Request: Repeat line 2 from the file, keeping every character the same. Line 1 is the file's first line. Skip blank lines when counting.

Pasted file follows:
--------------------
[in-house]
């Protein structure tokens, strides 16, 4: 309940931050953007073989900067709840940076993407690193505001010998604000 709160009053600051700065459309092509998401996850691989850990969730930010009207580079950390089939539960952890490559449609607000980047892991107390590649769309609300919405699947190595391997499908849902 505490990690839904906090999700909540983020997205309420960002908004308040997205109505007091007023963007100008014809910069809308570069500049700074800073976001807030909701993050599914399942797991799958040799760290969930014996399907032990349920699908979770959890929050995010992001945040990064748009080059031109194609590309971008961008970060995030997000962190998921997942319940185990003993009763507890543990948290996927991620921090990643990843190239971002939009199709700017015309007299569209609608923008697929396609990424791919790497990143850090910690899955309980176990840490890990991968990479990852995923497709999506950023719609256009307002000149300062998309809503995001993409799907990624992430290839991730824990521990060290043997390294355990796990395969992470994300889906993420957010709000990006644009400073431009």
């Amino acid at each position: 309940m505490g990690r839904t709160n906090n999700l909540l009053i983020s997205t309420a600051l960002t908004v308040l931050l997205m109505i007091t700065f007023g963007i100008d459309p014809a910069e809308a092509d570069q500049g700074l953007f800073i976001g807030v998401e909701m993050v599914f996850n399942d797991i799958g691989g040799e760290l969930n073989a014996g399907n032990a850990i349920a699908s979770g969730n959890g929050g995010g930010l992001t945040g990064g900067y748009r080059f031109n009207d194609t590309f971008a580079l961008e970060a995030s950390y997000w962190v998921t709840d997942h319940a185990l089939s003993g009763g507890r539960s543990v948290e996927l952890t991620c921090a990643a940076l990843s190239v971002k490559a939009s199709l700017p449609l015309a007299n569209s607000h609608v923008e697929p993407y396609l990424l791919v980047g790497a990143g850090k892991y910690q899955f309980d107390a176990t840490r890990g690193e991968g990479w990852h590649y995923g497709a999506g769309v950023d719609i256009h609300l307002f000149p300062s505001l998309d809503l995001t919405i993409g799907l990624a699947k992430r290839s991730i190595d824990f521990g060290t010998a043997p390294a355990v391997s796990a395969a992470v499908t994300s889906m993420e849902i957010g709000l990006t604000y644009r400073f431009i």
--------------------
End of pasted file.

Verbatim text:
């Protein structure tokens, strides 16, 4: 309940931050953007073989900067709840940076993407690193505001010998604000 709160009053600051700065459309092509998401996850691989850990969730930010009207580079950390089939539960952890490559449609607000980047892991107390590649769309609300919405699947190595391997499908849902 505490990690839904906090999700909540983020997205309420960002908004308040997205109505007091007023963007100008014809910069809308570069500049700074800073976001807030909701993050599914399942797991799958040799760290969930014996399907032990349920699908979770959890929050995010992001945040990064748009080059031109194609590309971008961008970060995030997000962190998921997942319940185990003993009763507890543990948290996927991620921090990643990843190239971002939009199709700017015309007299569209609608923008697929396609990424791919790497990143850090910690899955309980176990840490890990991968990479990852995923497709999506950023719609256009307002000149300062998309809503995001993409799907990624992430290839991730824990521990060290043997390294355990796990395969992470994300889906993420957010709000990006644009400073431009």